Clonidine for neonates receiving mechanical ventilation

Review question: Does clonidine reduce mortality and the duration of mechanical ventilation in term and preterm newborn infants?

Background: Although routine pharmacologic sedation or analgesia during mechanical ventilation in preterm neonates is not recommended, its use in clinical practice remains common. Clonidine may be used as an adjunctive (or alternative) sedative agent alongside other opioids and benzodiazepines. This review reported and critically analyzed available evidence on the effectiveness of clonidine in term and preterm newborn infants on a ventilator.

Study characteristics: In medical literature searches completed to January 2017, we identified and included one trial with 112 newborns comparing clonidine with placebo.

Study funding resources: We did not identify funding by industry for the included trial.

Results: Clonidine did not reduce death, duration of mechanical ventilation, or duration of stay in the intensive care unit. Sedation and pain scale values were lower among newborns receiving clonidine.

Conclusions: Owing to the small number of newborns included in the single included trial, we are uncertain as to whether clonidine is effective or safe in providing analgesia and sedation for mechanically ventilated neonates.

Authors' conclusions: 

At present, evidence is insufficient to show the efficacy and safety of clonidine for sedation and analgesia in term and preterm newborn infants receiving mechanical ventilation.

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Background: 

Although routine administration of pharmacologic sedation or analgesia during mechanical ventilation in preterm neonates is not recommended, its use in clinical practice remains common. Alpha-2 agonists, mainly clonidine and dexmedetomidine, are used as adjunctive (or alternative) sedative agents alongside opioids and benzodiazepines. Clonidine has not been systematically assessed for use in neonatal sedation during ventilation.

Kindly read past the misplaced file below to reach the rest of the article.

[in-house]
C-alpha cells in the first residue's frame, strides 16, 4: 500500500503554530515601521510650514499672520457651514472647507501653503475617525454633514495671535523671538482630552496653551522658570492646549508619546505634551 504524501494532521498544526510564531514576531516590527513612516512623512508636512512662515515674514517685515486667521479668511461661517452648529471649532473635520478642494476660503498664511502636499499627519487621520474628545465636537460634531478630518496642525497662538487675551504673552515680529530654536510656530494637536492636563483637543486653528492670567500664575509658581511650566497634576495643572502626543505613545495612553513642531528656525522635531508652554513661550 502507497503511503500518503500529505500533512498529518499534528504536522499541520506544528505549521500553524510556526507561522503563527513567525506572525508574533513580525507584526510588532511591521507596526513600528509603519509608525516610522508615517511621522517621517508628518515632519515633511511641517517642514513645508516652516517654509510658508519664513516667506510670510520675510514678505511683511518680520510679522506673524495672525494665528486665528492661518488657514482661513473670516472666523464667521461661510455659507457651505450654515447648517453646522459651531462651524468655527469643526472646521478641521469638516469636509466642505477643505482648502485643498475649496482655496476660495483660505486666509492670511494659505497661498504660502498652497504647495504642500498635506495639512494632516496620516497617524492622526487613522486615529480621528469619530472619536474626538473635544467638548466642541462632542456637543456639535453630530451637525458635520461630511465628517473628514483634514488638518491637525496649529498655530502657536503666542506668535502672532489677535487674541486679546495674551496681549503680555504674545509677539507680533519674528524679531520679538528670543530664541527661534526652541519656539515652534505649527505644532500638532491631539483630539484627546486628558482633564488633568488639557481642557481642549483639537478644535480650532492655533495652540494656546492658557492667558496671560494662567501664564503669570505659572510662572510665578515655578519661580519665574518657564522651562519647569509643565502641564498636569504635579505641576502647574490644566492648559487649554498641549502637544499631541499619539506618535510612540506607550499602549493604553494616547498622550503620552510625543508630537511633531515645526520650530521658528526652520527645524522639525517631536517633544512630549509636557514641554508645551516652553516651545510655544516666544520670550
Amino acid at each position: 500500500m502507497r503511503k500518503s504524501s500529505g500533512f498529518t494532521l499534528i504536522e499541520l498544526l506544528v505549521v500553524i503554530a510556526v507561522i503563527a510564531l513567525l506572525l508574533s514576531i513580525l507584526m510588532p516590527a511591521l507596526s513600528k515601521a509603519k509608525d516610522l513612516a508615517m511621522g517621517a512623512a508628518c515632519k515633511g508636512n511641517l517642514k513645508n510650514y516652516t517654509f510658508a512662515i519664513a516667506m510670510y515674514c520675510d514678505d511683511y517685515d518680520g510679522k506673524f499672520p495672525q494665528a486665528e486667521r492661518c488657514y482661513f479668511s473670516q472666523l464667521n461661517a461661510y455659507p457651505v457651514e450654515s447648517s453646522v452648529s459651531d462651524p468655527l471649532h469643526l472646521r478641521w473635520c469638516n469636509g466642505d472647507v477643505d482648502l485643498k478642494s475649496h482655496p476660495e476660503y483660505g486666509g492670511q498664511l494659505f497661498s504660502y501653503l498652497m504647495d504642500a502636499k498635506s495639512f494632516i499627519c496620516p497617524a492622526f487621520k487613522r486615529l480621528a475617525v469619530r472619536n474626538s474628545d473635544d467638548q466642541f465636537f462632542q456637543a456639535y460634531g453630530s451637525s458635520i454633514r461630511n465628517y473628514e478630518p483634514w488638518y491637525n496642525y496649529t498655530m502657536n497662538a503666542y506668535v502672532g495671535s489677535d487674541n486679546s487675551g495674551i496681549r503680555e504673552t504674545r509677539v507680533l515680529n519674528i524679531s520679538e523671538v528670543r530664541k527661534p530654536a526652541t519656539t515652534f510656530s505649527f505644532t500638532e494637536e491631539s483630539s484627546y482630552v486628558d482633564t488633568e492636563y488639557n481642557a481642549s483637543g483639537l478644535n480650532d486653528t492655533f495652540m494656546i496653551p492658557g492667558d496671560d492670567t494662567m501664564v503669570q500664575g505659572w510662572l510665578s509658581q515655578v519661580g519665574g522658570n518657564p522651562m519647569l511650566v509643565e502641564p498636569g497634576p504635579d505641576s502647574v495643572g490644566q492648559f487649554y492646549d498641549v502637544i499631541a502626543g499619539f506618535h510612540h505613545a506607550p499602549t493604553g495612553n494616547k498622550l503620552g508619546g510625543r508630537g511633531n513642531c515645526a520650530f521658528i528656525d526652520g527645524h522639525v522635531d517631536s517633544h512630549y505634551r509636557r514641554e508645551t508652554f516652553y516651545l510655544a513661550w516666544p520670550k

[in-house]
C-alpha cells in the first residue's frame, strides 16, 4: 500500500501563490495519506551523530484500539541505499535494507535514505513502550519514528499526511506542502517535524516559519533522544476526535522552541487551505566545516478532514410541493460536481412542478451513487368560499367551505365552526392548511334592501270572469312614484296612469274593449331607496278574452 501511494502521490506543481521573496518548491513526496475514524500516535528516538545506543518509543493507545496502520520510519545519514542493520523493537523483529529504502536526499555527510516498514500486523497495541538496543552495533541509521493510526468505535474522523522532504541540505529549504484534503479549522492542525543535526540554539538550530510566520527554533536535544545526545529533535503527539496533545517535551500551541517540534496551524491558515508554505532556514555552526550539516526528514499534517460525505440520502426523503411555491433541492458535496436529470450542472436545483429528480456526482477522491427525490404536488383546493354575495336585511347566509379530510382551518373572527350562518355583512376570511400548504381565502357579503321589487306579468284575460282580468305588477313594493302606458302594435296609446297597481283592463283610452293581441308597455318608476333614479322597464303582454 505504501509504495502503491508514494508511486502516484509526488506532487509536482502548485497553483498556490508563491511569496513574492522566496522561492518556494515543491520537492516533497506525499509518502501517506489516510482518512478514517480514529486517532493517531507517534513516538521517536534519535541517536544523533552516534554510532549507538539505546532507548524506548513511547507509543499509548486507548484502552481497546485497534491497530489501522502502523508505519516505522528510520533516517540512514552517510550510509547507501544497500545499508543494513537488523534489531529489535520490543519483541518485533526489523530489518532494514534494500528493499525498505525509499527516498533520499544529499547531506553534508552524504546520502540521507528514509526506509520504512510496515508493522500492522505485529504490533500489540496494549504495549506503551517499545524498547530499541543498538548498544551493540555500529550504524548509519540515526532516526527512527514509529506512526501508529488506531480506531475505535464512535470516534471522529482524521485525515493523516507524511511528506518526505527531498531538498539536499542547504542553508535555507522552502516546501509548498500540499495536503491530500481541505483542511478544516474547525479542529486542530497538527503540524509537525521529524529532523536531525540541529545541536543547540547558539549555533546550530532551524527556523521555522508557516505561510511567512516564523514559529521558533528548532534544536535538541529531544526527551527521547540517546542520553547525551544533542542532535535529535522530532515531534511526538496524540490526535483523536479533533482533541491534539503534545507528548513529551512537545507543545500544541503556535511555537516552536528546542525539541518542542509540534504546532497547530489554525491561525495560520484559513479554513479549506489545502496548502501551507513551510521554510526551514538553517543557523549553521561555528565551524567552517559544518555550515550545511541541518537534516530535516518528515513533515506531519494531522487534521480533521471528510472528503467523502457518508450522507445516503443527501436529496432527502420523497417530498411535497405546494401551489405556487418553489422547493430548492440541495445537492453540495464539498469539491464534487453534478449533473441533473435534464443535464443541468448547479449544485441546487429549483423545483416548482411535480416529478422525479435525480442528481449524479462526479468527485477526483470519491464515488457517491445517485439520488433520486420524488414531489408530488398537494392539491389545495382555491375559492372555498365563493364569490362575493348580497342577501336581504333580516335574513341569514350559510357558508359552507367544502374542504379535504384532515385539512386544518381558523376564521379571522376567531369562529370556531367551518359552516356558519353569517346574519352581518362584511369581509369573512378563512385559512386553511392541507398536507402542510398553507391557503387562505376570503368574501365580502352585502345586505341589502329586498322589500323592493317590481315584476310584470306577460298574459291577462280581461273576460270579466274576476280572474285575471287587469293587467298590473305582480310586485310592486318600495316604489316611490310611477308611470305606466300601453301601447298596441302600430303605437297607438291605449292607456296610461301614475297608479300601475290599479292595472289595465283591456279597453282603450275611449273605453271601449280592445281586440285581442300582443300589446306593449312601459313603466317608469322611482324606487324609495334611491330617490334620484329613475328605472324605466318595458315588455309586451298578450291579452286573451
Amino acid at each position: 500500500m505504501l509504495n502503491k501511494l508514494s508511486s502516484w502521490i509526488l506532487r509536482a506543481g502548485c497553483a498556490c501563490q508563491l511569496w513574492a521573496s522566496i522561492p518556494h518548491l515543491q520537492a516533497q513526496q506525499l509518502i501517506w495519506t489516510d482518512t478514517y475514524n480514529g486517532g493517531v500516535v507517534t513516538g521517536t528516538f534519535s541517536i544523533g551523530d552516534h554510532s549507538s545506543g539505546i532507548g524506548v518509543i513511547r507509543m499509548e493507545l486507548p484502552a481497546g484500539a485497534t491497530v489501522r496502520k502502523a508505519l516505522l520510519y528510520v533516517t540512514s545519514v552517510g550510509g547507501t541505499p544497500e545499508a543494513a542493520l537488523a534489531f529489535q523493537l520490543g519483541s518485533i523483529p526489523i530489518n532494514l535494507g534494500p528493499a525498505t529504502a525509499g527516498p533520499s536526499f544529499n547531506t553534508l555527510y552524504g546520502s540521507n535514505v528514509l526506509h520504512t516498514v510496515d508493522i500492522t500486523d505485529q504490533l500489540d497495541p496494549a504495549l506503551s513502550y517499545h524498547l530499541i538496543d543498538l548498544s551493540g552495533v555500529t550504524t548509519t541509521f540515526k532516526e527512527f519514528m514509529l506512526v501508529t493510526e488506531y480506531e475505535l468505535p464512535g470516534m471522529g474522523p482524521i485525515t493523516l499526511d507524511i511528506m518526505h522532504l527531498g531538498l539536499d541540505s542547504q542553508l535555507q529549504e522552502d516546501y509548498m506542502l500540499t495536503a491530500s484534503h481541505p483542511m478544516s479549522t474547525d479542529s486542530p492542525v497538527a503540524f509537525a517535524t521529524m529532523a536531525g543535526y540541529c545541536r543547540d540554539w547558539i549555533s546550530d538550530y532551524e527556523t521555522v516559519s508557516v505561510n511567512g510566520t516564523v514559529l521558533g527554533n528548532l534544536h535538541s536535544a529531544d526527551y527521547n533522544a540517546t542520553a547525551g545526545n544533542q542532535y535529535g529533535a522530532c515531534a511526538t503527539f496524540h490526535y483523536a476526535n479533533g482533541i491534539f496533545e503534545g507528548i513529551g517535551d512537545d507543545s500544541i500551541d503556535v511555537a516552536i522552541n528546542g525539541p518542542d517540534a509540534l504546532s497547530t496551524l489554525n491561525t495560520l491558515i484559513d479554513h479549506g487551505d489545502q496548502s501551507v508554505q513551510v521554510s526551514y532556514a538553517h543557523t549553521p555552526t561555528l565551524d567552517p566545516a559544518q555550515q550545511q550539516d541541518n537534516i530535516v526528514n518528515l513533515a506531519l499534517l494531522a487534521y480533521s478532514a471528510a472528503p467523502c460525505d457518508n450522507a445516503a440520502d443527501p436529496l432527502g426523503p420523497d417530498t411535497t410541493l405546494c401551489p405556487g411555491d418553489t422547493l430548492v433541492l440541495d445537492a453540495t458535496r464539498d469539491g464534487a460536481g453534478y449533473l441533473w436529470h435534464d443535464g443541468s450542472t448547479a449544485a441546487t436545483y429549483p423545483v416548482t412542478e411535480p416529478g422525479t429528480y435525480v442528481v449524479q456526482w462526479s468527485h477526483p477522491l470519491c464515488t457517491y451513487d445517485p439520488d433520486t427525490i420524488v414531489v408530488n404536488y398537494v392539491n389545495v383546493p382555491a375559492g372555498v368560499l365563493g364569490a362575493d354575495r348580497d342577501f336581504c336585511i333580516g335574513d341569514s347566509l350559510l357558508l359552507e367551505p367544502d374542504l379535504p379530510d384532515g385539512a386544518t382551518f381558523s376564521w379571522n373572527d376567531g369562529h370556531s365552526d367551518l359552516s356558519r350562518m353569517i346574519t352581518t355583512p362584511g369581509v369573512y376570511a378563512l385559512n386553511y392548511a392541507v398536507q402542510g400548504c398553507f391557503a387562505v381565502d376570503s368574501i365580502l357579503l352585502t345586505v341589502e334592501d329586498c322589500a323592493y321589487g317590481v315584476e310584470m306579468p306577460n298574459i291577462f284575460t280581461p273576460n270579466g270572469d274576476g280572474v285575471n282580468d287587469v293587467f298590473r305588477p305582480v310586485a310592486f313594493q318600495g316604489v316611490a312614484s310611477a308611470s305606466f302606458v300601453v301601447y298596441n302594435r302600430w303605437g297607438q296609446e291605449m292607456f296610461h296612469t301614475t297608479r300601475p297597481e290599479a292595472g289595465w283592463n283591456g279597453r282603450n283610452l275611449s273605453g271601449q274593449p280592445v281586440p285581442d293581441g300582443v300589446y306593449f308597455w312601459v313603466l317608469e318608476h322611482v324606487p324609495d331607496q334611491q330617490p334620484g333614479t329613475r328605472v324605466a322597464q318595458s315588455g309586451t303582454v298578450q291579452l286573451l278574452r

Objectives: 

To assess whether clonidine administered to term and preterm newborn infants receiving mechanical ventilation reduces morbidity and mortality rates. To compare the intervention versus placebo, no treatment, and dexmedetomidine; and to assess the safety of clonidine infusion for potential harms.

To perform subgroup analyses according to gestational age; birth weight; administration method (infusion or bolus therapy); dose, duration, and route of clonidine administration; and pharmacologic sedation as a co-intervention.

Search strategy: 

We used the standard search strategy of the Cochrane Neonatal Review Group to search the Cochrane Central Register of Controlled Trials (CENTRAL; 2016, Issue 12) in the Cochrane Library, MEDLINE via PubMed (1966 to January 10, 2017), Embase (1980 to January 10, 2017), and the Cumulative Index to Nursing and Allied Health Literature (CINAHL; 1982 to January 10, 2017). We also searched clinical trials databases, conference proceedings, and the reference lists of retrieved articles for randomized controlled trials and quasi-randomized trials.

Selection criteria: 

We searched for randomized controlled trials, quasi-randomized controlled trials, and cluster trials comparing clonidine versus placebo, no treatment, or dexmedetomidine administered to term and preterm newborns receiving mechanical ventilation via an endotracheal tube.

Data collection and analysis: 

For the included trial, two review authors independently extracted data (e.g. number of participants, birth weight, gestational age, all-cause death during initial hospitalization, duration of respiratory support, sedation scale, duration of hospital stay) and assessed risk of bias (e.g. adequacy of randomization, blinding, completeness of follow-up). This review considered primary outcomes of all-cause neonatal death, all-cause death during initial hospitalization, and duration of mechanical ventilation in days.

Main results: 

One trial, which included 112 infants, met the inclusion criteria for this review. Term newborn infants on mechanical ventilation with the need for continuous analgesia and sedation with fentanyl and midazolam were eligible for enrollment during the first 96 hours of ventilation. Study authors administered clonidine 1 μg/kg/h or placebo on day 4 after intubation.

We found no differences between the two groups in all-cause death during hospitalization (risk ratio [RR] 0.69, 95% confidence interval [CI] 0.12 to 3.98). The quality of the evidence supporting these findings is low owing to imprecision of the estimates (one study; few events). The median (interquartile range) duration of mechanical ventilation was 7.1 days (5.7 to 9.1 days) in the clonidine group and 5.8 days (4.9 to 7.9 days) in the placebo group, respectively (P = 0.070). Among secondary outcomes, we found no differences in terms of duration of stay in the intensive care unit. Sedation scale values (COMFORT) and analgesia scores (Hartwig) during the first 72 hours of infusion of study medication were lower in the clonidine group than in the placebo group.

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